Should you visit the Batu Caves + other FAQs

Located in Gombak Selangor, just north of Kuala Lumpur, the Batu Caves Kuala Lumpur Temple complex is an iconic and popular tourist attraction and one of Malaysia’s national treasures. Are the Batu Caves worth the visit? Discover everything you need to know about visiting including opening hours, best time to visit, how to get here, dress code, entrance fee, how long to spend and other important points worth knowing.

Reading time: 6 minutes

[Updated 2019] Editor’s note: This post was originally posted in 2018 and has been completely revamped and updated for accuracy and comprehensiveness.

Rising precipitously, hundreds of metres above the ground, the complex is essentially a series of caves and cave temples discovered within a massive limestone hill. The limestone formations are thought to be over around 400 million years old.

The site takes its name from the Sungai Batu river which flows past the hill.

Batu Caves Travel Kuala Lumpur

It is also one of the most revered Tamil sites outside of India, attracting thousands of pilgrims and tourists for over 120 years, especially throughout the annual Hindu festival of Thaipusam which is usually held at the end of January each year.

Related reading: The Best views in Kuala Lumpur Malaysia


The structure of the Batu Caves

The compound comprises three major caves and a number of smaller ones.

The largest and most popular, called Temple Cave or Cathedral Cave features various ornate Hindu shrines under the 100-metre-high ceiling.

To reach this opening and the ensuing view of the city centre skyline from the top, you first need to work your way up a steep flight of 272 steps.
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But before starting your climb into the high caverns, take a moment to marvel at the impressive golden structure of Murugan alongside. The statue is huge! Standing tall at just under 43-meters, it is the second tallest statue of a Hindu deity in the world.

On the way up, be greeted by mischievous little Macaque monkeys as they frolic around the caves.

At the base of the hill on ground level, are two more cave temples, Art Gallery Cave and Museum Cave, both of which are full of Hindu statues and wall paintings depicting mythology and deities.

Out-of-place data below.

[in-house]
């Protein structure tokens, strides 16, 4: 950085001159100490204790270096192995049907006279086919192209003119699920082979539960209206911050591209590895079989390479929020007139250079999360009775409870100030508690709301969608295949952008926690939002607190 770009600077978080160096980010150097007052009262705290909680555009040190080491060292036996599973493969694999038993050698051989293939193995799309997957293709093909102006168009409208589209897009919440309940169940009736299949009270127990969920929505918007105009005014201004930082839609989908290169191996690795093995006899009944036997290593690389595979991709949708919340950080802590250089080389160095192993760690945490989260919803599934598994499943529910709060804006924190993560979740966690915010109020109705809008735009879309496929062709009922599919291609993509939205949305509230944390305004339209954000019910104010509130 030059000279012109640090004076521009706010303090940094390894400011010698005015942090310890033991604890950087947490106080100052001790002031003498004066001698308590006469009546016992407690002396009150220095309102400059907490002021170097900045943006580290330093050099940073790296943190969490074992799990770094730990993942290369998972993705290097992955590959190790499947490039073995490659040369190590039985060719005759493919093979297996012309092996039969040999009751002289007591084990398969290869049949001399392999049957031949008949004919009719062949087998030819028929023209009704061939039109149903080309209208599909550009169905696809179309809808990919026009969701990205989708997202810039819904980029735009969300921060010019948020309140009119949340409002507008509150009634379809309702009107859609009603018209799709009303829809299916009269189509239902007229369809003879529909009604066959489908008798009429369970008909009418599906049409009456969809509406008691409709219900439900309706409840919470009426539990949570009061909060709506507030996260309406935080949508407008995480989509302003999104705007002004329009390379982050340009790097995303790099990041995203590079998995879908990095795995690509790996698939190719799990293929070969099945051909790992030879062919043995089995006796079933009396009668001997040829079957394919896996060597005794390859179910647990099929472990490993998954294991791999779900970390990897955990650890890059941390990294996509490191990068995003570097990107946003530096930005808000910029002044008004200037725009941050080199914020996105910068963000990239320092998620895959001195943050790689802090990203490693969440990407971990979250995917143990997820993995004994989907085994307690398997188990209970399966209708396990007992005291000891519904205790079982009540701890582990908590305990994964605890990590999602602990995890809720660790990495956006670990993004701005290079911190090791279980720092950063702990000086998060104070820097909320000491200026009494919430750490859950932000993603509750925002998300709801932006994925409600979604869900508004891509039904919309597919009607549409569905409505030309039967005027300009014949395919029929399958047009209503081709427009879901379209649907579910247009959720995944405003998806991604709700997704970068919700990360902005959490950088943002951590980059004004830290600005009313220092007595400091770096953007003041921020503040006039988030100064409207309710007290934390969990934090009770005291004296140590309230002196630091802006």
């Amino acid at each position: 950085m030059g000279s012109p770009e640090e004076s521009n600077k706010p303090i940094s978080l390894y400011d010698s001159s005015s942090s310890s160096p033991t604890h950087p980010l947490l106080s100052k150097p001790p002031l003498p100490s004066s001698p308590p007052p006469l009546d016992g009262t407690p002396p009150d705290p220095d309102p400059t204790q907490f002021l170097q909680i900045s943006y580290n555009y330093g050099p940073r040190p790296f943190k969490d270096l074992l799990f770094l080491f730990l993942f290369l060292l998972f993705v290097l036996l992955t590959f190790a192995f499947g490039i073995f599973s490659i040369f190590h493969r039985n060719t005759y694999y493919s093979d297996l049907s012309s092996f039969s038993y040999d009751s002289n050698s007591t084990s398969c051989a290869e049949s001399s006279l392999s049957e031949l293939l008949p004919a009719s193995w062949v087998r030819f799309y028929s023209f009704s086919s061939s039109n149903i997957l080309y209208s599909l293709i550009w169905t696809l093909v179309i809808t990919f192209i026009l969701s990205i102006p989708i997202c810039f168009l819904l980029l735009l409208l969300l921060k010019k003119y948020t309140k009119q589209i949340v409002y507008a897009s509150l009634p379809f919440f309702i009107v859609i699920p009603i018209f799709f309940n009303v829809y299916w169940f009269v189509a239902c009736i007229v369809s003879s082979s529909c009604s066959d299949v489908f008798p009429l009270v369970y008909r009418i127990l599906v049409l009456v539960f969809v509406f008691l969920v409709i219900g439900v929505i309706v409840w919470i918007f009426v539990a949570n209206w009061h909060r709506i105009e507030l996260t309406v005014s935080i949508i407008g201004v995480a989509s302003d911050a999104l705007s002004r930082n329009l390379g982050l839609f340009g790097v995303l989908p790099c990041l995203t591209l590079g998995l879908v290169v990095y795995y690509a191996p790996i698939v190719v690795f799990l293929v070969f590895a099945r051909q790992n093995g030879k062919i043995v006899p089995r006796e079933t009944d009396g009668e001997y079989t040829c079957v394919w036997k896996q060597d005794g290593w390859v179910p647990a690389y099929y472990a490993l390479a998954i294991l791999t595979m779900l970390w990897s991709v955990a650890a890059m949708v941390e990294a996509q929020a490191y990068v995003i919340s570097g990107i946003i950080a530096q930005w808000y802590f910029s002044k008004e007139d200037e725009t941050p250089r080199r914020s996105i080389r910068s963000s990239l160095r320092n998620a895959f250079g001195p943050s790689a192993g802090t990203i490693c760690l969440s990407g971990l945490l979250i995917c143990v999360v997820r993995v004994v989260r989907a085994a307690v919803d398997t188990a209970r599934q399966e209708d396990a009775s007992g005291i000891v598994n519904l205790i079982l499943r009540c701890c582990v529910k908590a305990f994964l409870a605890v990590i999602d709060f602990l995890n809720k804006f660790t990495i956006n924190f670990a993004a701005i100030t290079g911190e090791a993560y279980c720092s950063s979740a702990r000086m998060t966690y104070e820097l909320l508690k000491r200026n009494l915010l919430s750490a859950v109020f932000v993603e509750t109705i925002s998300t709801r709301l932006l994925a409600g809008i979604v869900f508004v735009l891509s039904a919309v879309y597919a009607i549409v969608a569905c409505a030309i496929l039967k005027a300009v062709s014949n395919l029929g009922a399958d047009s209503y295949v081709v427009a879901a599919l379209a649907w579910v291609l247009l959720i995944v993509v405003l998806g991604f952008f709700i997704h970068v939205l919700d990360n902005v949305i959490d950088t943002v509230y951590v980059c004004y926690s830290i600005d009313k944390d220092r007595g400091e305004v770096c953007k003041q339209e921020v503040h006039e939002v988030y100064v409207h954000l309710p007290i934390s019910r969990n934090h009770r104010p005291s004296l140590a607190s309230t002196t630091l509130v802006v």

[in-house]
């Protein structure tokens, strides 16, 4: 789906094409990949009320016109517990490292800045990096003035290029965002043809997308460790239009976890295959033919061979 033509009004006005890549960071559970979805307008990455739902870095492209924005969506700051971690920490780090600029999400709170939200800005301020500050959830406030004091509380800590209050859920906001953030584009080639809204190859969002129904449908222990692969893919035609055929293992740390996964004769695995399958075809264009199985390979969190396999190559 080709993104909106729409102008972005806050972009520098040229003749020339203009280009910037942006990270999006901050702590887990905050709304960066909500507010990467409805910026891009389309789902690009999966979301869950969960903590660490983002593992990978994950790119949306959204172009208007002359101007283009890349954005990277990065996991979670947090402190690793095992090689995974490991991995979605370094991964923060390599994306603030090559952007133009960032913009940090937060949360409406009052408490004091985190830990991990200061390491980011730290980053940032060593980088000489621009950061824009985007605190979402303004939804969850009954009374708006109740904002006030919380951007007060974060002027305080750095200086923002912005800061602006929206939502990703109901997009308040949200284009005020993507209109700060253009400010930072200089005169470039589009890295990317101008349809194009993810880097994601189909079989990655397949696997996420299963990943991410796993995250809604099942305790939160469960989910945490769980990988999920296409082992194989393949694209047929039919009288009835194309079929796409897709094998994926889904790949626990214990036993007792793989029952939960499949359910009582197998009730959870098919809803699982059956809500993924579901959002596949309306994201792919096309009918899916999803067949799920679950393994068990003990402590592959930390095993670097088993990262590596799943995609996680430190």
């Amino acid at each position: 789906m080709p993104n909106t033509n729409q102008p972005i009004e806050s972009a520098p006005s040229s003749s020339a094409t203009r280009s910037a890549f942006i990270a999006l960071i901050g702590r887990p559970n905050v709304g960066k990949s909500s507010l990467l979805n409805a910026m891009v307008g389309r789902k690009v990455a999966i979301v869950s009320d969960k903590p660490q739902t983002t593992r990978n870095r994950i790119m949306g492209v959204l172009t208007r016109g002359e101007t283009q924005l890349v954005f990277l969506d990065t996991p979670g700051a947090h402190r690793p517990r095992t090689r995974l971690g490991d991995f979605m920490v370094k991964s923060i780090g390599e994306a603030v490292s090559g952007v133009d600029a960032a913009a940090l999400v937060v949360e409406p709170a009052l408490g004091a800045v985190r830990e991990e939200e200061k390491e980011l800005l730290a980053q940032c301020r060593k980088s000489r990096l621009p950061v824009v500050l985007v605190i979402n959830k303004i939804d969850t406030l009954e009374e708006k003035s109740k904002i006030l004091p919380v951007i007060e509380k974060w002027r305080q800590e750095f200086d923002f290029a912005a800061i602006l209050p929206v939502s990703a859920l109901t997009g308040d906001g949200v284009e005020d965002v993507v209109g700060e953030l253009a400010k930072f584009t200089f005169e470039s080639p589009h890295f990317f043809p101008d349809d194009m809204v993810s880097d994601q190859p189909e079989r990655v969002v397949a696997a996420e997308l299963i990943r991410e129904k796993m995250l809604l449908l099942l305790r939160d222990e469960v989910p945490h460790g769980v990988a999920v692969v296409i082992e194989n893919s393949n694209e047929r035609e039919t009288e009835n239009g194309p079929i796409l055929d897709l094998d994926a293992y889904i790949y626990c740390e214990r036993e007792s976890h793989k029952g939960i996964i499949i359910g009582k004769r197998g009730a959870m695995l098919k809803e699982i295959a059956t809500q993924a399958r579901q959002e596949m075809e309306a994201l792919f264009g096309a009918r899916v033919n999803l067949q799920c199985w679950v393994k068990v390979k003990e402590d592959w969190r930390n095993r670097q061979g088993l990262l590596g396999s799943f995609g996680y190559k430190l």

Three quarters of the way up, below the Temple Cave, is what is referred to as the Dark Cave. Access to this part is restricted to protect the cave’s ecology and can only be visited as part of a guided tour with the Malaysian Nature Society.

Here you will find stunning limestone formations and other cave structures the likes of cave pearls and cave curtains formed over thousands of years. Be sure to keep an eye out for the range of insects and bats as you manoeuvre yourself through the 2-kilometre long passageway within the cave.


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The Malaysian Nature Society organizes two types of tours for visitors to the Dark caves—the educational tour and the adventure tour.

In under an hour, the Educational tour will provide everything you need to know about the bionetwork, ecology, history and formations of the Dark Cave. No booking is required for this tour.

The Adventure tour, which lasts three hours, includes the educational tour followed by further exploration of the Dark caves venturing off the beaten track. Expect to get wet and constrained as you crawl and climb through curious rock formations and interesting organisms. A booking is required for this tour.


My personal impression of the Batu Caves

Before visiting, it’s important to have your expectations in check. The cave complex and surrounding structures are intriguing… But once inside, the cave area is just ok, a little underwhelming even. I also thought the area could have been better maintained.

Geologically speaking, there is nothing special about the caves and not a lot to see inside. The cave formations themselves are interesting with small openings in the limestone rocks allowing seams of light into the floor below.

I found the horde of Macaque monkeys located throughout the complex to be highly entertaining. Quite possibly my favourite part of my visit here. But do note that they are particularly cheeky and wild and are not afraid of grabbing anything that even remotely looks like food out of your hands or bag.